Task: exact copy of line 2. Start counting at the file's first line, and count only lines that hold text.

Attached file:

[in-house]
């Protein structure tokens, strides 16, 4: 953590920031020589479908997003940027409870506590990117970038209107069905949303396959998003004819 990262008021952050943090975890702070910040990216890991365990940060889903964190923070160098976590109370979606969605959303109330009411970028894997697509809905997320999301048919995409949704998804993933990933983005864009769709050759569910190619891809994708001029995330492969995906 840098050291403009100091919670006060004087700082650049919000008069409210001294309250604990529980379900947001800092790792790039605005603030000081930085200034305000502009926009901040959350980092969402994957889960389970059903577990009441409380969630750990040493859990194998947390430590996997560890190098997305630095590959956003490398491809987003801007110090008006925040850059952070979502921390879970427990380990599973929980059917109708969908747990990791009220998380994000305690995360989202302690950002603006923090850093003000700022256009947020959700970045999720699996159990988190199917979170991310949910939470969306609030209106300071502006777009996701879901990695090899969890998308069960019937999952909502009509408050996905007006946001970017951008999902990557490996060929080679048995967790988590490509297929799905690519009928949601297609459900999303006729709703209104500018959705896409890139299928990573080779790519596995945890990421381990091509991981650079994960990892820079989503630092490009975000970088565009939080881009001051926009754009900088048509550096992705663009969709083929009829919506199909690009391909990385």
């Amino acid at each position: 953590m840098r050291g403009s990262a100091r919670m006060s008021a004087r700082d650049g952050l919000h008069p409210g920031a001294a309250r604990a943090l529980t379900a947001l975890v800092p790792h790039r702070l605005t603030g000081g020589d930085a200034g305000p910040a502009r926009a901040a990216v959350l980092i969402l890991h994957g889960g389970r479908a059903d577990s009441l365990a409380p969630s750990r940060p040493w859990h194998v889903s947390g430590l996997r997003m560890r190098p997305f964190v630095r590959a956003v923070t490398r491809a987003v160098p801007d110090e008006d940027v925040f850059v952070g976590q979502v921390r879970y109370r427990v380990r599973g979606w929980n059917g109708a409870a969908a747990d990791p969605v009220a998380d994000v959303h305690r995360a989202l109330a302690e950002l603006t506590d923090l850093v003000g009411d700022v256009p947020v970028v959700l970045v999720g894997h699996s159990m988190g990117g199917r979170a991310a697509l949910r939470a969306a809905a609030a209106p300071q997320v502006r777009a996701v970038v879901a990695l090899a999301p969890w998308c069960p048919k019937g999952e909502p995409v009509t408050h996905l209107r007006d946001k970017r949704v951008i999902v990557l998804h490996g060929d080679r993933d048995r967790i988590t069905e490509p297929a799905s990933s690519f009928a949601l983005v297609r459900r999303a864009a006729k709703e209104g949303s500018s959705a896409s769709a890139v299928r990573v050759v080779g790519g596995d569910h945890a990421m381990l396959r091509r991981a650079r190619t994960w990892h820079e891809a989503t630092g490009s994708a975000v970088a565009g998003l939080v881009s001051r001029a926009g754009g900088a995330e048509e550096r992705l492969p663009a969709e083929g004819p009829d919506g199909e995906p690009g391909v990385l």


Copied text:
């Protein structure tokens, strides 16, 4: 953590920031020589479908997003940027409870506590990117970038209107069905949303396959998003004819 990262008021952050943090975890702070910040990216890991365990940060889903964190923070160098976590109370979606969605959303109330009411970028894997697509809905997320999301048919995409949704998804993933990933983005864009769709050759569910190619891809994708001029995330492969995906 840098050291403009100091919670006060004087700082650049919000008069409210001294309250604990529980379900947001800092790792790039605005603030000081930085200034305000502009926009901040959350980092969402994957889960389970059903577990009441409380969630750990040493859990194998947390430590996997560890190098997305630095590959956003490398491809987003801007110090008006925040850059952070979502921390879970427990380990599973929980059917109708969908747990990791009220998380994000305690995360989202302690950002603006923090850093003000700022256009947020959700970045999720699996159990988190199917979170991310949910939470969306609030209106300071502006777009996701879901990695090899969890998308069960019937999952909502009509408050996905007006946001970017951008999902990557490996060929080679048995967790988590490509297929799905690519009928949601297609459900999303006729709703209104500018959705896409890139299928990573080779790519596995945890990421381990091509991981650079994960990892820079989503630092490009975000970088565009939080881009001051926009754009900088048509550096992705663009969709083929009829919506199909690009391909990385």